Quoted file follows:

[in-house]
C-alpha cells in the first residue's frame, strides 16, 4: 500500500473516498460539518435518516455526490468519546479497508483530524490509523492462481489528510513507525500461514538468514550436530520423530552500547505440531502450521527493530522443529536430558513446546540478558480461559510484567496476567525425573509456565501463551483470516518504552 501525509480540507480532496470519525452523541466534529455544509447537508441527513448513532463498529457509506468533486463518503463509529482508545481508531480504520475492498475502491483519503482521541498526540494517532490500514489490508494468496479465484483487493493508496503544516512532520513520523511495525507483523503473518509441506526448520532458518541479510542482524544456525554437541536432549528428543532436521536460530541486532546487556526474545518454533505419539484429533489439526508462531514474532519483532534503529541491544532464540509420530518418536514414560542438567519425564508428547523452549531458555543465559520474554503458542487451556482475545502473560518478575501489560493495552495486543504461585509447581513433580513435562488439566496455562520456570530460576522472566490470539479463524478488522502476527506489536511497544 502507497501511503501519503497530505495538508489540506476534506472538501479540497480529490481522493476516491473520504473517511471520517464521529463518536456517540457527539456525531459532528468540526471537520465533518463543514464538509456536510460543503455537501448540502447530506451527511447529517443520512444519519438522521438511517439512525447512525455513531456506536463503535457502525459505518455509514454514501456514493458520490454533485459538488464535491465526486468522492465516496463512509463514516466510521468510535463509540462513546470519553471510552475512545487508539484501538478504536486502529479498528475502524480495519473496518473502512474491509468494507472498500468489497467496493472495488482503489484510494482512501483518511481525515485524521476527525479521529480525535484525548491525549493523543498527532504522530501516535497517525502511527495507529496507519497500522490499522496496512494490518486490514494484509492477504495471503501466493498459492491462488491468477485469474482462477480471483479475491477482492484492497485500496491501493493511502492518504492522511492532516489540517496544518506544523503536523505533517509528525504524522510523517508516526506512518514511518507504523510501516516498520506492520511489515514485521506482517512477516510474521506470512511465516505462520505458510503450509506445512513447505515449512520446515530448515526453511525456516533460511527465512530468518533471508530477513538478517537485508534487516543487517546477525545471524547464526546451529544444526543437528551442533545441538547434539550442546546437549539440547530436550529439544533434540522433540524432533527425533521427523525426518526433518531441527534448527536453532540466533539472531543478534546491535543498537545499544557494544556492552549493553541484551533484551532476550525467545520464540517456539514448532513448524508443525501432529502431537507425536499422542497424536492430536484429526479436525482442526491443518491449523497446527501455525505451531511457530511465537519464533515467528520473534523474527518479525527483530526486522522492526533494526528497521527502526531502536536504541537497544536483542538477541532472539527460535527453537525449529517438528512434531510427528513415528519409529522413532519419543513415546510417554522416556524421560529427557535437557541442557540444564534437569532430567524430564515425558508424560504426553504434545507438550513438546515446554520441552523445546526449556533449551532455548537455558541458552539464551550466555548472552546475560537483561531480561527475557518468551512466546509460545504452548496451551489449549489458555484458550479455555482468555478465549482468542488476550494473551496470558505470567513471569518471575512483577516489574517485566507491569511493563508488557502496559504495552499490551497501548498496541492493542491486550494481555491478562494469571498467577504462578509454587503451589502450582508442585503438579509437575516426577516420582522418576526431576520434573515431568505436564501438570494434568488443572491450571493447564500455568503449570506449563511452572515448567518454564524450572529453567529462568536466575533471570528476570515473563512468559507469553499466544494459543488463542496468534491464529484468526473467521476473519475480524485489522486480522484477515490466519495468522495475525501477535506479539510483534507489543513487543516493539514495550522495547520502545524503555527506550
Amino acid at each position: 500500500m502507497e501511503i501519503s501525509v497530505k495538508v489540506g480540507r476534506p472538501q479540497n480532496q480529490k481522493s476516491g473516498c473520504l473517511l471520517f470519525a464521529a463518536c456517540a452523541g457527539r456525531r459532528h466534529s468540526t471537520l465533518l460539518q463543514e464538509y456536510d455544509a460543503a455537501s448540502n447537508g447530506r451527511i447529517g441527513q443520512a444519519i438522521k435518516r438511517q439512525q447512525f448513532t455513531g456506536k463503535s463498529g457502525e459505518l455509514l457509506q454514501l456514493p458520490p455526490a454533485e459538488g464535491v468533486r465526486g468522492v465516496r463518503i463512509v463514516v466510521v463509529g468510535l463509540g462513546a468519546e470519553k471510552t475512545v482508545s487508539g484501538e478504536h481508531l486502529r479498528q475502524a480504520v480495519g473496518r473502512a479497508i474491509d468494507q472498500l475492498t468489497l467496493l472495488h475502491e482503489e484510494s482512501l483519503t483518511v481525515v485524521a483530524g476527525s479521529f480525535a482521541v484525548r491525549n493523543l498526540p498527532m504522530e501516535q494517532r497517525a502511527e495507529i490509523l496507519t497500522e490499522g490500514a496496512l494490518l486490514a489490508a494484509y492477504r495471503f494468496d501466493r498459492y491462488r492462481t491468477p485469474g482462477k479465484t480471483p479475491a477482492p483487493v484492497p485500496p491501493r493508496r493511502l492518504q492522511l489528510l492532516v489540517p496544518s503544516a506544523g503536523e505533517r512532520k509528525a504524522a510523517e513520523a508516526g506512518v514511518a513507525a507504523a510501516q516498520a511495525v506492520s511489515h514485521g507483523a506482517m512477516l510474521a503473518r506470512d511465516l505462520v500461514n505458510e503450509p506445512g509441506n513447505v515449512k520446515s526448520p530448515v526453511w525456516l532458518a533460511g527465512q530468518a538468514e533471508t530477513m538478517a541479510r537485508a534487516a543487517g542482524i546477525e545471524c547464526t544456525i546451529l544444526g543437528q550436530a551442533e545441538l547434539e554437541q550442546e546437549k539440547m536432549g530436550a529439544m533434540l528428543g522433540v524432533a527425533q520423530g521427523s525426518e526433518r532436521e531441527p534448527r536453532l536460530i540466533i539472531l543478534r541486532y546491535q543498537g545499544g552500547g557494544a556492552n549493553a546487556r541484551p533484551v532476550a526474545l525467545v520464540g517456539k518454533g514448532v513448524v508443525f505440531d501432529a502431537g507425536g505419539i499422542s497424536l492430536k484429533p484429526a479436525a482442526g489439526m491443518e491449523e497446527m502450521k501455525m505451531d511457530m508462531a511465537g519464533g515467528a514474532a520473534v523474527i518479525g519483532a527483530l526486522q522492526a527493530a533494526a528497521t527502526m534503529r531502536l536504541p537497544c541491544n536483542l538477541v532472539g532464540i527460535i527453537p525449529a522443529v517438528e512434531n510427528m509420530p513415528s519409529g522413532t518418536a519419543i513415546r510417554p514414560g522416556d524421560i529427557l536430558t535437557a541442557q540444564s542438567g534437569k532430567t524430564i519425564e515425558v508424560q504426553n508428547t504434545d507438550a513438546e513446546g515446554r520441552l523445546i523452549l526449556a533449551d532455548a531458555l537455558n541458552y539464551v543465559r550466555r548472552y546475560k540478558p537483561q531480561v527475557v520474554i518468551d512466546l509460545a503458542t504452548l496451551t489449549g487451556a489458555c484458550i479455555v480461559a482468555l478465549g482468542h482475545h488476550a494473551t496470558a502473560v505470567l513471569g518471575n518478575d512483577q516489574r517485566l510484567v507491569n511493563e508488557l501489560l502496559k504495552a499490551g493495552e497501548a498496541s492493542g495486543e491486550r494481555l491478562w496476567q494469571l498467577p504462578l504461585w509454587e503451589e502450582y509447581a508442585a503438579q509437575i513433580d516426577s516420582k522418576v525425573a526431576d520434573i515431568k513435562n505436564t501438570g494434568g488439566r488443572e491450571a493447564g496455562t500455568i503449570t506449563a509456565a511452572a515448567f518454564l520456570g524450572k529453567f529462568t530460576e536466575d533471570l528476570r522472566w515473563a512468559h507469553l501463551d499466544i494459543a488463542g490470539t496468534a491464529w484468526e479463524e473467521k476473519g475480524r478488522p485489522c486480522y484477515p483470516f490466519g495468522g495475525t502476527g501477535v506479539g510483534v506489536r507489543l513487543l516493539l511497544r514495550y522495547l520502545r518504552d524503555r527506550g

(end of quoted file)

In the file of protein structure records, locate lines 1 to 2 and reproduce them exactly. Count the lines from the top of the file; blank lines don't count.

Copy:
[in-house]
C-alpha cells in the first residue's frame, strides 16, 4: 500500500473516498460539518435518516455526490468519546479497508483530524490509523492462481489528510513507525500461514538468514550436530520423530552500547505440531502450521527493530522443529536430558513446546540478558480461559510484567496476567525425573509456565501463551483470516518504552 501525509480540507480532496470519525452523541466534529455544509447537508441527513448513532463498529457509506468533486463518503463509529482508545481508531480504520475492498475502491483519503482521541498526540494517532490500514489490508494468496479465484483487493493508496503544516512532520513520523511495525507483523503473518509441506526448520532458518541479510542482524544456525554437541536432549528428543532436521536460530541486532546487556526474545518454533505419539484429533489439526508462531514474532519483532534503529541491544532464540509420530518418536514414560542438567519425564508428547523452549531458555543465559520474554503458542487451556482475545502473560518478575501489560493495552495486543504461585509447581513433580513435562488439566496455562520456570530460576522472566490470539479463524478488522502476527506489536511497544 502507497501511503501519503497530505495538508489540506476534506472538501479540497480529490481522493476516491473520504473517511471520517464521529463518536456517540457527539456525531459532528468540526471537520465533518463543514464538509456536510460543503455537501448540502447530506451527511447529517443520512444519519438522521438511517439512525447512525455513531456506536463503535457502525459505518455509514454514501456514493458520490454533485459538488464535491465526486468522492465516496463512509463514516466510521468510535463509540462513546470519553471510552475512545487508539484501538478504536486502529479498528475502524480495519473496518473502512474491509468494507472498500468489497467496493472495488482503489484510494482512501483518511481525515485524521476527525479521529480525535484525548491525549493523543498527532504522530501516535497517525502511527495507529496507519497500522490499522496496512494490518486490514494484509492477504495471503501466493498459492491462488491468477485469474482462477480471483479475491477482492484492497485500496491501493493511502492518504492522511492532516489540517496544518506544523503536523505533517509528525504524522510523517508516526506512518514511518507504523510501516516498520506492520511489515514485521506482517512477516510474521506470512511465516505462520505458510503450509506445512513447505515449512520446515530448515526453511525456516533460511527465512530468518533471508530477513538478517537485508534487516543487517546477525545471524547464526546451529544444526543437528551442533545441538547434539550442546546437549539440547530436550529439544533434540522433540524432533527425533521427523525426518526433518531441527534448527536453532540466533539472531543478534546491535543498537545499544557494544556492552549493553541484551533484551532476550525467545520464540517456539514448532513448524508443525501432529502431537507425536499422542497424536492430536484429526479436525482442526491443518491449523497446527501455525505451531511457530511465537519464533515467528520473534523474527518479525527483530526486522522492526533494526528497521527502526531502536536504541537497544536483542538477541532472539527460535527453537525449529517438528512434531510427528513415528519409529522413532519419543513415546510417554522416556524421560529427557535437557541442557540444564534437569532430567524430564515425558508424560504426553504434545507438550513438546515446554520441552523445546526449556533449551532455548537455558541458552539464551550466555548472552546475560537483561531480561527475557518468551512466546509460545504452548496451551489449549489458555484458550479455555482468555478465549482468542488476550494473551496470558505470567513471569518471575512483577516489574517485566507491569511493563508488557502496559504495552499490551497501548498496541492493542491486550494481555491478562494469571498467577504462578509454587503451589502450582508442585503438579509437575516426577516420582522418576526431576520434573515431568505436564501438570494434568488443572491450571493447564500455568503449570506449563511452572515448567518454564524450572529453567529462568536466575533471570528476570515473563512468559507469553499466544494459543488463542496468534491464529484468526473467521476473519475480524485489522486480522484477515490466519495468522495475525501477535506479539510483534507489543513487543516493539514495550522495547520502545524503555527506550